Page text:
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Kawasaki Disease

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What Is Kawasaki Disease?

Kawasaki disease is an illness that causes inflammation (swelling and redness) in blood vessels throughout the body. It happens in three phases, and a lasting fever usually is the first sign.

The condition most often affects kids younger than 5 years old. When symptoms are noticed early and treated, kids with Kawasaki disease begin to feel better within a few days.

What Are the Signs & Symptoms of Kawasaki Disease?

Kawasaki disease has telltale symptoms and signs that appear in phases. The first phase, which can last for up to 2 weeks, usually involves a fever that lasts for at least 5 days.

Other symptoms include:

  • red ("bloodshot") eyes
  • a pink rash on the back, belly, arms, legs, and genital area
  • red, dry, cracked lips
  • a "strawberry" tongue (white coating with red bumps on the tongue)
  • a sore throat
  • swollen palms of the hands and soles of the feet with a purple-red color
  • swollen lymph glands in the neck

The second phase usually begins 2 weeks after the fever started. Symptoms can include:

  • peeling skin on the hands and feet
  • joint pain
  • diarrhea
  • vomiting
  • belly pain

What Problems Can Happen?

Doctors can treat the symptoms of Kawasaki disease when it's caught early. Most kids will feel better within a few days of starting treatment.

If the condition isn't found until later, patients can have serious complications that affect the heart, such as:

  • an aneurysm (a bulge in the wall) of the coronary arteries, which supply blood to the heart
  • inflammation of the heart muscle, lining, valves, and the outer membrane around the heart
  • arrhythmias, which are changes in the normal pattern of the heartbeat
  • problems with some heart valves

What Causes Kawasaki Disease?

Doctors don't know what causes Kawasaki disease. They believe it doesn't spread from person to person. It's most common among children of Japanese and Korean descent, but can affect any child.

How Is Kawasaki Disease Diagnosed?

Kawasaki disease symptoms can look similar to those of other childhood viral and bacterial illnesses. Doctors usually diagnose it by asking about the symptoms (such as a long-lasting fever) and doing an exam.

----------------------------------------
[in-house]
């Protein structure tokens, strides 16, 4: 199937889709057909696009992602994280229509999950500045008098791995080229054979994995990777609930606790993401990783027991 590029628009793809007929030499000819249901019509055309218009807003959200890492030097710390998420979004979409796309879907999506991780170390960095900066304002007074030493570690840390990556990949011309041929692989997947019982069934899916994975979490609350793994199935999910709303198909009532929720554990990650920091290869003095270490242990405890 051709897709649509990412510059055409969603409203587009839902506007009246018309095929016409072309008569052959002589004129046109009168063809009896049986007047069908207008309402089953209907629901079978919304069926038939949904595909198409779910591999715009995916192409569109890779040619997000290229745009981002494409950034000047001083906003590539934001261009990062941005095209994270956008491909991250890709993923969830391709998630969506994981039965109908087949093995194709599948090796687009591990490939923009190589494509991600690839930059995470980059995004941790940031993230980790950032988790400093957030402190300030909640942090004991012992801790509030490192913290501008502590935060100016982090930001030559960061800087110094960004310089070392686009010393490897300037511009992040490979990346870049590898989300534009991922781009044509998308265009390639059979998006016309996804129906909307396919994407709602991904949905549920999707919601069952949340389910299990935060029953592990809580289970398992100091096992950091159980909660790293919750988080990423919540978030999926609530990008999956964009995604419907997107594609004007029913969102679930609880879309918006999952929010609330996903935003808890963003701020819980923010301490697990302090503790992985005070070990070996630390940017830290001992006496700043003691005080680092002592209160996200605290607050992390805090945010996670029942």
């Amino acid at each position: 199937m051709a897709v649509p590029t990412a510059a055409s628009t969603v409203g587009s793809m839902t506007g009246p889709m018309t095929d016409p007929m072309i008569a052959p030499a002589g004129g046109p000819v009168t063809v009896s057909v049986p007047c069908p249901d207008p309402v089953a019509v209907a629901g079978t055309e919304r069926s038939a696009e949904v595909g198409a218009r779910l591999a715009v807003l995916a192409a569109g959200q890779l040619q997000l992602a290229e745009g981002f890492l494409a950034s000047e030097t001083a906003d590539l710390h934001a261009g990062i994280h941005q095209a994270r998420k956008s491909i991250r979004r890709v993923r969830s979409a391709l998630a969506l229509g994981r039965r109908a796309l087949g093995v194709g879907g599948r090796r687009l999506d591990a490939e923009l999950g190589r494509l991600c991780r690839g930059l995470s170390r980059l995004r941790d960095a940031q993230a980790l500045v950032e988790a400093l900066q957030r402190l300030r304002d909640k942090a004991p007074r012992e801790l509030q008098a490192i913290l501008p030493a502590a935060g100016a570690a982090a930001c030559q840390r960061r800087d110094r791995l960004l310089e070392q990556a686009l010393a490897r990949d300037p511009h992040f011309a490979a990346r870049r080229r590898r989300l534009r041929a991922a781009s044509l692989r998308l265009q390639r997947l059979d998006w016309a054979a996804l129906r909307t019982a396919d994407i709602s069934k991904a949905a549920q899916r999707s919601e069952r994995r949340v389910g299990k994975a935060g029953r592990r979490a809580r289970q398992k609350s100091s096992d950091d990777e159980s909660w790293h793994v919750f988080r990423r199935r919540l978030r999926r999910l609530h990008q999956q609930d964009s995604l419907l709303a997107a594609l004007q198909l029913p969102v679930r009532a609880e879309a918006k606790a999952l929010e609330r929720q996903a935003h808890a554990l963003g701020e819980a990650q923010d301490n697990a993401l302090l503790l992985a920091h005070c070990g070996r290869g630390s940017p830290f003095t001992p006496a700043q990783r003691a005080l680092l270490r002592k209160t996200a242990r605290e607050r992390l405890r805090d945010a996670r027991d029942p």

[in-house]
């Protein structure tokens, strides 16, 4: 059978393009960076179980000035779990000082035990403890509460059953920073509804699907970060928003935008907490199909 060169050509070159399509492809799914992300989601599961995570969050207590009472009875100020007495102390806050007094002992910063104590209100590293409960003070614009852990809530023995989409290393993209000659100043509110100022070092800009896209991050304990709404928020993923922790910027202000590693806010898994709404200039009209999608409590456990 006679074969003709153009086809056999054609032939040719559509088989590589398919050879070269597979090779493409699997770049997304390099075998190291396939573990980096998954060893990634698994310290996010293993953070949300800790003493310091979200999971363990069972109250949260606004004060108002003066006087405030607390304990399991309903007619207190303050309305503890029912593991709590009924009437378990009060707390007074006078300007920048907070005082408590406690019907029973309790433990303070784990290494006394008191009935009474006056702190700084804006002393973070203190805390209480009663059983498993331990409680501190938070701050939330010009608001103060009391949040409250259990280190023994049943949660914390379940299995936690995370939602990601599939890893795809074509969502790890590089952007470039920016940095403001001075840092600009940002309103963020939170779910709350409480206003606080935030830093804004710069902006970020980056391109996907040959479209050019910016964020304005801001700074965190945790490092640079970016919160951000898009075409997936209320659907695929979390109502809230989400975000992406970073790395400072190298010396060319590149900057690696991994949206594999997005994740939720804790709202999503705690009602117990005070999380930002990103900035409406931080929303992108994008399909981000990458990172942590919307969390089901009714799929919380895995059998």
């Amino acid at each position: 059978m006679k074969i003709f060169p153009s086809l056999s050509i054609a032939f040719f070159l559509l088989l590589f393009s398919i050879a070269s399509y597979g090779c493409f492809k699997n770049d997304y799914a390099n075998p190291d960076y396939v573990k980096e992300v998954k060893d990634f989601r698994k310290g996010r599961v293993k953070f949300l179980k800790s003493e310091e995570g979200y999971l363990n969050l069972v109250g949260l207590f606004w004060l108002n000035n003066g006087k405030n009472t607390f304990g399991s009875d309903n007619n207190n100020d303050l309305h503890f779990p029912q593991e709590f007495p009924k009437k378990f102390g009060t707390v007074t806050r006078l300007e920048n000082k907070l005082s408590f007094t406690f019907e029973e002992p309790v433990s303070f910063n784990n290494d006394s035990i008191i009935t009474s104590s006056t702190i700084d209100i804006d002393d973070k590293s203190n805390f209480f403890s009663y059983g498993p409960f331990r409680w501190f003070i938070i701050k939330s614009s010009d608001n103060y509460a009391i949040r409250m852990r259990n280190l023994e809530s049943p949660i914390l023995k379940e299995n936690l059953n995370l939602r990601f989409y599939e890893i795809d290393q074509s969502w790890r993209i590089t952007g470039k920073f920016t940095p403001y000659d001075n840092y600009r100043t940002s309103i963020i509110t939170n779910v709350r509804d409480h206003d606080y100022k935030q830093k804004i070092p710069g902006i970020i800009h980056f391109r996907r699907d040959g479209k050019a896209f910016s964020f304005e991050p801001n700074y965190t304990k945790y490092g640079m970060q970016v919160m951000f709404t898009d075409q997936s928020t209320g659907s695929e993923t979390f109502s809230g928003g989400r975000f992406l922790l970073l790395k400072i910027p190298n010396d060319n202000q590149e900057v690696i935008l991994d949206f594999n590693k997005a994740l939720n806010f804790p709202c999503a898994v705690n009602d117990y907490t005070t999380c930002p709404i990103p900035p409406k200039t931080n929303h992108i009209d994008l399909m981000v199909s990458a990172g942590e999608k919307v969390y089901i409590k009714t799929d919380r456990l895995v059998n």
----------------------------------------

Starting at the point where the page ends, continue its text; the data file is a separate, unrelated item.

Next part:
If Kawasaki disease looks likely, the doctor:

  • will order tests to check the heart, such as an echocardiogram
  • might test blood and urine (pee) samples to rule out other conditions, such as scarlet fever, measles, Rocky Mountain spotted fever, or juvenile rheumatoid arthritis

How Is Kawasaki Disease Treated?

Doctors usually treat kids with Kawasaki disease by giving them:

  • intravenous (IV) dose of immune globulin (IVIG): These antibodies (proteins) help fight infections. IVIG treatment also lowers the risk of coronary artery aneurysms. IVIG is given once.
  • high-dose aspirin given by mouth to treat inflammation. Patients take aspirin until blood tests show that the inflammation has improved.

Treatment begins as soon as possible. In some children, IVIG may not work and doctors give steroids instead. Steroids can help prevent coronary aneurysms.

It's very important for children on high-dose aspirin to get the annual flu vaccine to help prevent this viral illness. That's because there's a small risk of a rare condition called Reye syndrome in children who take aspirin during a viral illness.

Most children with Kawasaki disease start to get much better after a single treatment with immune globulin, though sometimes more doses are needed.

What Else Should I Know?

Most kids with Kawasaki disease recover completely, especially when they are diagnosed and treated early. Some, especially those who develop heart problems from Kawasaki disease, might need more testing and to see a cardiologist (a doctor who specializes in conditions that affect the heart).

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Note: All information is for educational purposes only. For specific medical advice, diagnoses, and treatment, consult your doctor.

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